Corporate America Will Never Be The SameInterview by Dennis Widmyer
Max Barry is the author of Syrup and Jennifer Government, in development to become a motion picture with George Clooney and Steven Soderbergh's Section Eight films. Aged thirty, he hails from Melbourne, Australia where he lives comfortably with his wife, Jennifer.
A couple months ago I emailed Max a greedy proposition: Send me a free copy of your book and I'll read and review it for our site. What can I say, I was broke at the time and I had heard good things about this Jennifer Government book from a couple Cult Members. Well, Max, being a huge fan of Fight Club was totally down to play my petty games. This led to a nice back and forth email relationship which blossomed into the following interview.
The date was set and Max instant messenged me during a hour which worked for both of our extreme time zone differences. After some fun banter back and forth about MSN Messenger emoticons, the relief of the both of us being fast typers, and the protocol of a bad interview, Max and I found our grove, leaned back in our seats and began what was to become one of the weirdest interviews he’s probably ever conducted in his short but blossoming career.
Dennis: So, let me start by saying that this is an interview I've looked forward to now for weeks. You seem like a very approachable person to me. You don't seem to take yourself too seriously, and your books and your website demonstrate a very self-deprecating, very open-to-his-readers type attitude that I like and respect.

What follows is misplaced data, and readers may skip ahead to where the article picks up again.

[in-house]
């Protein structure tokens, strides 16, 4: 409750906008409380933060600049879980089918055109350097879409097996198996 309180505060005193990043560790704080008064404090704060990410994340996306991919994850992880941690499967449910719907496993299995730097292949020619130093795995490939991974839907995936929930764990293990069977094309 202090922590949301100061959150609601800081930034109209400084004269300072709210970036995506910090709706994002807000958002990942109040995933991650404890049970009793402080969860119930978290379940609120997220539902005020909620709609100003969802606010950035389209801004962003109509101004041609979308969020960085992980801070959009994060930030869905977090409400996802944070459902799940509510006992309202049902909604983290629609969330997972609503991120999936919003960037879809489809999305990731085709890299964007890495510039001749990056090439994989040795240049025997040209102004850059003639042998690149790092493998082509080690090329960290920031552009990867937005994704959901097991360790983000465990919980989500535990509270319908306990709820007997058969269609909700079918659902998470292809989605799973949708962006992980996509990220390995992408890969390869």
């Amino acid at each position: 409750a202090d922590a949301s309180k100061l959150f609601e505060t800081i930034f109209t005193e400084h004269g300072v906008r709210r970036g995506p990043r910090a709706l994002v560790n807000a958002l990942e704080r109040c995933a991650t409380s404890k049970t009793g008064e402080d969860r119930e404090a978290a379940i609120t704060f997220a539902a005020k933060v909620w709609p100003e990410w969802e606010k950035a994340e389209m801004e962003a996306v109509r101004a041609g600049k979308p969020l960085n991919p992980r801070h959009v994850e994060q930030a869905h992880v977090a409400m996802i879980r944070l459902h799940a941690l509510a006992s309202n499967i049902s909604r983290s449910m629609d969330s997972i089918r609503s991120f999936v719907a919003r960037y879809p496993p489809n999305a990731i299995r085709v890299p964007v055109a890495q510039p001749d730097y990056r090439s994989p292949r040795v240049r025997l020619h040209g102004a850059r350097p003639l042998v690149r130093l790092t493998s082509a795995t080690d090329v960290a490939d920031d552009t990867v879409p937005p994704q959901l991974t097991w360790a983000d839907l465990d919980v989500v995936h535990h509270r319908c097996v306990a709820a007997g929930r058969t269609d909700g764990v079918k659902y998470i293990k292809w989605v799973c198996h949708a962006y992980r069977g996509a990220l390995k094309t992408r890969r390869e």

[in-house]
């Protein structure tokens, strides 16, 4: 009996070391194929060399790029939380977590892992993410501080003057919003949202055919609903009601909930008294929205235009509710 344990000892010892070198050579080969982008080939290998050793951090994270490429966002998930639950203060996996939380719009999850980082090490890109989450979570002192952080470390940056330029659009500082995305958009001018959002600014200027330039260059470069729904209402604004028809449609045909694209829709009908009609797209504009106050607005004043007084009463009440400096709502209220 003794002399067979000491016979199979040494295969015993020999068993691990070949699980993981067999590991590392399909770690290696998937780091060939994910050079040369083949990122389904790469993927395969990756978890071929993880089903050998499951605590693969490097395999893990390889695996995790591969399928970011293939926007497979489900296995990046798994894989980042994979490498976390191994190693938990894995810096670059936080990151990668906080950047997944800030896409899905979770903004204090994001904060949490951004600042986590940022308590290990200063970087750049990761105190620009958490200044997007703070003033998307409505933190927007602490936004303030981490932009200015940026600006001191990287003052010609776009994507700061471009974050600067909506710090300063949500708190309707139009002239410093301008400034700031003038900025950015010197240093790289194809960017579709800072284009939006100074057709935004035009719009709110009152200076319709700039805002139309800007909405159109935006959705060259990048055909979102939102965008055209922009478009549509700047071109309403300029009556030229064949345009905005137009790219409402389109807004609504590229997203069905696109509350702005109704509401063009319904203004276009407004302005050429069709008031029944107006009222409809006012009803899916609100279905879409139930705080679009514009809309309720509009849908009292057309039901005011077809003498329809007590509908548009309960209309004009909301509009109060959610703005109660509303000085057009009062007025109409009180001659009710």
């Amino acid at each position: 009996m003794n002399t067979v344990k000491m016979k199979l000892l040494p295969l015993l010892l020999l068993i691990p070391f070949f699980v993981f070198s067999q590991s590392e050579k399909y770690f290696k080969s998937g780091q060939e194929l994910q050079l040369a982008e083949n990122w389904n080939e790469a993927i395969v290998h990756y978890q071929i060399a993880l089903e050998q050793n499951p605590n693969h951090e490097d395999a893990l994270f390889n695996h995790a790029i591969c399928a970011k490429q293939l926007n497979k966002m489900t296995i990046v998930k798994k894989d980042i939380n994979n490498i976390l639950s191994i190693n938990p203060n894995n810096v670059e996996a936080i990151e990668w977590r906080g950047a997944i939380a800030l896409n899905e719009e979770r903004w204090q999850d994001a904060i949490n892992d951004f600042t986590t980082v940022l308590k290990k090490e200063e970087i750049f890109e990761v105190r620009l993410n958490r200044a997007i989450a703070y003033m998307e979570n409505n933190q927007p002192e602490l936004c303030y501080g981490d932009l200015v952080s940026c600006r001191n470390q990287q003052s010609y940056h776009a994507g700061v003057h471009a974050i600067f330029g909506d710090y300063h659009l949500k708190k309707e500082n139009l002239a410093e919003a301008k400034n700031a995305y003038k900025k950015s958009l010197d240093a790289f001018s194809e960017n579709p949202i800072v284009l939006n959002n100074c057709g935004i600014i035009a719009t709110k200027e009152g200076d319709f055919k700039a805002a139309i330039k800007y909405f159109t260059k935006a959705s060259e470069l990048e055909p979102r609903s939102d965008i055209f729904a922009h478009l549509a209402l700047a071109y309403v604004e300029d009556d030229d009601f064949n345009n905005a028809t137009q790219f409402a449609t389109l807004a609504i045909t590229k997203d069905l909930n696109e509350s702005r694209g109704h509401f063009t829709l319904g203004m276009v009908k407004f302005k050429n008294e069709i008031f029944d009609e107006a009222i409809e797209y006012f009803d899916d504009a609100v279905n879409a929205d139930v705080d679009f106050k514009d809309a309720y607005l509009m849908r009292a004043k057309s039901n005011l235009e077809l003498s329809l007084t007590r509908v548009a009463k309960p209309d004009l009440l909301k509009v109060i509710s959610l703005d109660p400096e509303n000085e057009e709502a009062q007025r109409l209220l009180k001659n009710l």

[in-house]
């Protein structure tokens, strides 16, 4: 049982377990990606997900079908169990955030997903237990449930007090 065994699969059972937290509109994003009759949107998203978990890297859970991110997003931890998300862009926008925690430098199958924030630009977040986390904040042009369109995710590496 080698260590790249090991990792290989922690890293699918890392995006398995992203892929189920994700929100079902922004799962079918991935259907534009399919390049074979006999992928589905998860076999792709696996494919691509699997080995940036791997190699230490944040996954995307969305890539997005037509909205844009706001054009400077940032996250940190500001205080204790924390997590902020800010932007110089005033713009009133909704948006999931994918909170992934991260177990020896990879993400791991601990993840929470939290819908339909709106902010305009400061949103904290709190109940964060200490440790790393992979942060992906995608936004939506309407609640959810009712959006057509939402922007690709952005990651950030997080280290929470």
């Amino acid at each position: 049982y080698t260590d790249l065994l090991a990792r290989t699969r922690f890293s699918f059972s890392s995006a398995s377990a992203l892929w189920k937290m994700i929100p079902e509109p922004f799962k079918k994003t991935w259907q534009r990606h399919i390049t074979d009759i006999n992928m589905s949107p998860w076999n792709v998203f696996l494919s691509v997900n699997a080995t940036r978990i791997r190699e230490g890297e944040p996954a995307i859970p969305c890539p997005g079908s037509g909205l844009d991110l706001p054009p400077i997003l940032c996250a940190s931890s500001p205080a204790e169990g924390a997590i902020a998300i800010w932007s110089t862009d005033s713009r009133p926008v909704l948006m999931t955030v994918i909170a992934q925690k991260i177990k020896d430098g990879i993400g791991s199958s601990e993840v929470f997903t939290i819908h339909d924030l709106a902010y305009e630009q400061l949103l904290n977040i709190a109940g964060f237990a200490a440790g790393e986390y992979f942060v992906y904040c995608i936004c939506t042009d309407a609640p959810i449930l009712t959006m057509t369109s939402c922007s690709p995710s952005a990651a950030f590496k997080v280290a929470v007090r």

Max Barry: (laughs) Thanks... actually I'm just desperate for attention. It's not that long ago since I was trying to get a book published, so I know how helpful it is to get some helpful advice from someone who's been there... I wanted to give out some of that, for what it's worth. I think in the early days especially, I got plenty of messages from writers trying to get published... they were probably my core readership.
Syrup - read by young professionals, cynical marketing executives, and struggling writers.
Dennis: Yeah, I was delighted to see the inclusion of such helpful tips on your website.
Max: It's great to have a web site, because writers don't get to talk to actual human beings very often... when people write in it reassures me that my books are getting read; that it's not just some conspiracy on the part of my publisher. "Yes Max, we are selling copies, honestly; they're doing REALLY WELL."
Dennis: Funny, Syrup made me want to get into marketing.
Max: I'm not sure how comfortable I am with the idea that Syrup inspires people to take up marketing. The world has enough marketing already without adding smart people to it. But then, at least I didn't write a novel about making it big in Latin Translating, or something... you can actually get a decent job in marketing.
Dennis: Have you had a go at marketing in your past?